The increased awareness of deliberate harm to infants by parents and carers has prompted debate on the terminology used for “cot deaths.” These two papers give historical context of the debate and consider whether the use of “sudden infant death syndrome” should be abandoned.
Time to put “cot death” to bed?
- M A Green, emeritus professor (firstname.lastname@example.org)
- Department of Forensic Pathology, University of Sheffield, Sheffield S3 7ES
- Foundation for the Study of Infant Deaths, London SW1X 7DP
In a recent editorial in the Journal of Clinical Pathology I argued that pathologists should approach sudden and unexpected death in the first year of life with greater caution than may have been applied in recent years.1 In consequence of the increased awareness of deliberate harm by parents and carers reported by Meadow and so graphically captured on video recordings by Southall and Banks,2–4 I said that the term “not ascertained” should be used much more widely than it is at present. I am fully aware of the distress that such an approach may cause to recently bereaved and totally innocent parents. I am also old enough to recall the “bad old days” of the 1960s, when deaths were wrongly attributed to unsuitable bedding or inappropriate care, leading to unnecessary inquests and pillorying of the parents in the local press. At the other end of the spectrum we used to invent meaningless diagnoses such as “acute interstitial pneumonitis” and “viral bronchiolitis.”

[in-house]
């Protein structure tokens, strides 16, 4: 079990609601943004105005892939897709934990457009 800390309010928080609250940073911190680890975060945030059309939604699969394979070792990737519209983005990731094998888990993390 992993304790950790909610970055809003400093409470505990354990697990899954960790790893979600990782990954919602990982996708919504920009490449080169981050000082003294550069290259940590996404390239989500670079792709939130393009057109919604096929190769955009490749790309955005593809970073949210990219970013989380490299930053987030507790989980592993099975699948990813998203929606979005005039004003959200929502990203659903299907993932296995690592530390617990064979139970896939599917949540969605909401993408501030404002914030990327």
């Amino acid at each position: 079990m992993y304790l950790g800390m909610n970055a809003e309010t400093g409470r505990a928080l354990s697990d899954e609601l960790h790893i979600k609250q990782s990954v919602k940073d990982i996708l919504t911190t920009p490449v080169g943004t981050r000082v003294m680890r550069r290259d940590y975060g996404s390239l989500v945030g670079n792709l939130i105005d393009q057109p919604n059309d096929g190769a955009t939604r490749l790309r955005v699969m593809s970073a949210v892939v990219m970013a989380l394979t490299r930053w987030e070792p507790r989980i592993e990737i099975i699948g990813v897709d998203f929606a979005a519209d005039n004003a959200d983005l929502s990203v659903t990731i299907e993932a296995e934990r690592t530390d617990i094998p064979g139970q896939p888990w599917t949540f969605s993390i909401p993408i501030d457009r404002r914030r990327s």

Until late 1971 the registrar general would not accept the sudden infant death syndrome or any of its synonyms as a cause of death. This refusal had two undesirable consequences. Firstly, we had no idea of the true incidence of such deaths in the United Kingdom (or any other society) until reports such as that of Banks gave an indication of the size of the problem.5 Secondly, we focused our attention on an ever enlarging battery of laboratory investigations, rather than closely scrutinising the child's and the parents' histories, especially …